Fijians will tomorrow cast their votes for the first time since a military coup in 2006.
The much delayed election is being closely watched by New Zealand and other international observers who are in the country.
Former deputy prime minister Wyatt Creech, leader of the NZ contingent told the Herald the observers were "happy so far" with the lead up to the election.
"We have seen some of the obstacles and challenges faced by voters, and we believe they are being addressed," Mr Creech said.
He said the election was "extremely important" as Fijians wanted to go back to living in a democracy and NZ was eager to welcome Fiji back after eight years of diplomatic, travel and military sanctions.
Members of the multinational observers group, who were allocated stations away from Suva, were yesterday deployed to their different locations.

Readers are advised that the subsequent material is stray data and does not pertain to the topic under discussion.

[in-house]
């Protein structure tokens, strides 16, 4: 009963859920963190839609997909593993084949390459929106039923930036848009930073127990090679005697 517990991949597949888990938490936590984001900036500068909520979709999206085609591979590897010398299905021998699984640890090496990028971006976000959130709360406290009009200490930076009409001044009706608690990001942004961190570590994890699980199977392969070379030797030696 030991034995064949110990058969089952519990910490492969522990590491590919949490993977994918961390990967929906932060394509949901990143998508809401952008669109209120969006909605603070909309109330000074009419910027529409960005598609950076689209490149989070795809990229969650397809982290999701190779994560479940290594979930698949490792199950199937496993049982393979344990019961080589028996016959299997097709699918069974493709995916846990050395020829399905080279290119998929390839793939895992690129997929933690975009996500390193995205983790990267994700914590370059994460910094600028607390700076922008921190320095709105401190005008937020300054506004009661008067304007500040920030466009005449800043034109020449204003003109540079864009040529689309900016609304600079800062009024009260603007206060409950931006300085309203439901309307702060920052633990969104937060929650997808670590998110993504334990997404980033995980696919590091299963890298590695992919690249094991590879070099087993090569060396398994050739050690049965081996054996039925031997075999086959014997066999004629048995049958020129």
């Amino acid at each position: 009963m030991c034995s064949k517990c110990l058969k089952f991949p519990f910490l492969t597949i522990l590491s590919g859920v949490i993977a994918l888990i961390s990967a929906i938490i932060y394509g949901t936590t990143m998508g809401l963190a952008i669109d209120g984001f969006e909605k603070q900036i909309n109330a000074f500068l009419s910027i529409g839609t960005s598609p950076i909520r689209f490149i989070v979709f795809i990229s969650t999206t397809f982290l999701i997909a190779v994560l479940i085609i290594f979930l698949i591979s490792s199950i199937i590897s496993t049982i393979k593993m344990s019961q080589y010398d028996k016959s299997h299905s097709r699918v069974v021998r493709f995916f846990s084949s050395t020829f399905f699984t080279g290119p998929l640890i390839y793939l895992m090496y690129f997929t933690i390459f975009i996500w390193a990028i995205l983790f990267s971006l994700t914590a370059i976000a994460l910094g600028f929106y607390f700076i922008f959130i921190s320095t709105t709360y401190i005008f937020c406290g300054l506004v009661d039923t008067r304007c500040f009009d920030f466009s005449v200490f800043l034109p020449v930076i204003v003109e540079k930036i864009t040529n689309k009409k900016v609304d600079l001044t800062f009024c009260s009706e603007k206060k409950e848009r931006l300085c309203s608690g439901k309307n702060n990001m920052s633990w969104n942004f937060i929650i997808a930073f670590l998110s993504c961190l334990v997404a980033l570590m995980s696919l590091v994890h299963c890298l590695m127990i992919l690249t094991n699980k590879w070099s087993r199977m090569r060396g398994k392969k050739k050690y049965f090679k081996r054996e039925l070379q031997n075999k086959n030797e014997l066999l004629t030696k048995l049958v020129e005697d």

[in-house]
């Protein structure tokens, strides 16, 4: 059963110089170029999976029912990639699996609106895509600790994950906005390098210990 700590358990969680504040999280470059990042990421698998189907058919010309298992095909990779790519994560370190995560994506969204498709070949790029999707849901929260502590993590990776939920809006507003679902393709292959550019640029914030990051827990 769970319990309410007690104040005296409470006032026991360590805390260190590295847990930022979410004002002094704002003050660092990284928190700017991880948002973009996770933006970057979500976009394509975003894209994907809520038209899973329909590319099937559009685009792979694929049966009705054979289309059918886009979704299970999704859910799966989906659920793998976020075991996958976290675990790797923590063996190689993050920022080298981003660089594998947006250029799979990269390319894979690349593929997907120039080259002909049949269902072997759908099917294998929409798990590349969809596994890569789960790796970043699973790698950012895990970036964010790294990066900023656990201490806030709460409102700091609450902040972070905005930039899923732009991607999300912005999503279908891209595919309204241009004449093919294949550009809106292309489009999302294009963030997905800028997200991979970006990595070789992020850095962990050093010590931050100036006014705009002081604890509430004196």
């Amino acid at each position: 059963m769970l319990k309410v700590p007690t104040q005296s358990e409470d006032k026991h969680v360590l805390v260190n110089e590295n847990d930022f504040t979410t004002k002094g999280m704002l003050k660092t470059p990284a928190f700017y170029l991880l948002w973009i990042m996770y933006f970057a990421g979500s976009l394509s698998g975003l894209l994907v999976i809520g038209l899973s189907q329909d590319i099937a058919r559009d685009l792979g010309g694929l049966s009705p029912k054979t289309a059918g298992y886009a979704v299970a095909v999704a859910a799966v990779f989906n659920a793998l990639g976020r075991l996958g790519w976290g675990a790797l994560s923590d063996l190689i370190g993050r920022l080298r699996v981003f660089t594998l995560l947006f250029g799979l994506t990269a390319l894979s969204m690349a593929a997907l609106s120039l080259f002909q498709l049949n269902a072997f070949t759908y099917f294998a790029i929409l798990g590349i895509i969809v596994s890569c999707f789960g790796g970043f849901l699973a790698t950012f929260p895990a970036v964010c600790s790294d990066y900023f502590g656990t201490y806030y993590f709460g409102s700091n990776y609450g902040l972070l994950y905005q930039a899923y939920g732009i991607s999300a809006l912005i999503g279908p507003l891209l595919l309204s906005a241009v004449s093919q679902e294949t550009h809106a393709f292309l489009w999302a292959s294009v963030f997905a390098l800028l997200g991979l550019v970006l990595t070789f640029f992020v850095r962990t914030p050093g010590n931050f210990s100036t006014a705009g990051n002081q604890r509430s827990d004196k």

Polling stations around the country will open at 7.30am until 6pm.
Under a 48-hour blackout period imposed by the government, the Herald cannot interview politicians or voters for this report.
The Minister Responsible for Elections Aiyaz Sayed-Khaiyum warned of strict penalties to employers or anyone preventing people from voting.
"Any employer who prevents an employee from voting shall be committing an offence under the Electoral Decree," he said.
Those found to have broken the law face a fine of up to FJ$50,000 and/or 10 years imprisonment.
Tomorrow more than 590,000 registered voters will go to the polls.
Pre-polling turnout was good, and high voter turnout is expected tomorrow.